• You’re thinking of the streetcar.

  • Vooch

    Citibike expansion to solve last mile challenge of riders switching from L to J.M,&G

    plus bike racks at the critical stations for J,M,&G serving erstwhile L train riders

    Plus about 10 miles of PBLs to support last mile riders.

    This would cost less than $4 million to implement and likely support about 30,000 daily riders.

    Take a map and examine closely the distance from L stations to J.M,&G stations, the distances are too far to walk, but a perfect bike jaunt – usually less than 3/4 mile.

    another helpful part of the solution

  • Vooch

    Why use sidewalk ?

    14th street is going to a people way. 🙂

  • ohnonononono

    2 fare system?! No one is proposing BRT that wouldn’t be integrated with the existing Metrocard fare. This is an MTA service.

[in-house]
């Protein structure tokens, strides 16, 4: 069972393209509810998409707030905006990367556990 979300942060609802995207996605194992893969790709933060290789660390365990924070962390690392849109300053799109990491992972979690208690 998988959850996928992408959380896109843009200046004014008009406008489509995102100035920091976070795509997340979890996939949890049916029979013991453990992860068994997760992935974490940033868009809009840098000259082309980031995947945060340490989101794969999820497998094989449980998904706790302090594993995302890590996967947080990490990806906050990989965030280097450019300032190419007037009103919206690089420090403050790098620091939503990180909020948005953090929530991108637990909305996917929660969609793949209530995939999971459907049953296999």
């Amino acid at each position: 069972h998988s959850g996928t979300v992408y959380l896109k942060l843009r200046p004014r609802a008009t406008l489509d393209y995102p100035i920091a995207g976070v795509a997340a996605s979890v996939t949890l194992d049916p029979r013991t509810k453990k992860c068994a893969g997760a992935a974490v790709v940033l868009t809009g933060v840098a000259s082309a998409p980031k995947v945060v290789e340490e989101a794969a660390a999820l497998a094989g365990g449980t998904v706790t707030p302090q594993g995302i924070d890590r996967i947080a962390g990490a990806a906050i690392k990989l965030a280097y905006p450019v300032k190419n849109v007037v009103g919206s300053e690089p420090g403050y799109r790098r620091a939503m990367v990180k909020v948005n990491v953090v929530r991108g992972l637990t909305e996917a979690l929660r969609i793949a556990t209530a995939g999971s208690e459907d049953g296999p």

• ohnonononono

    The M needs to run to Midtown 24/7… they don’t appear to have committed to that one.

  • bolwerk

    BRTPlan has the expertise to design and implement BRT systems that reach speeds and capacities equivalent to metro and subway systems, and exceeding the speeds and capacities achieved by street-level light rail systems.

    lol wut?

    It’s like Bety DeVos level hucksterism for transit.


The MTA and DOT did not indicate any plans for busways on surface streets in a presentation to elected officials last week about the L train shutdown. Image: MTA

There’s Got to Be More to the L Train Shutdown Plan Than What the MTA and DOT Have Shown So Far

Starting in January 2019, service on the L train west of Bedford Avenue will be suspended for 15 months to allow for Sandy-related repairs. The only way to keep hundreds of thousands of people moving is to dedicate significant street space to buses on both sides of the East River. But at a presentation to elected officials on Friday, the MTA and DOT did not indicate that bus lanes are part of their plan, except on the Williamsburg Bridge itself.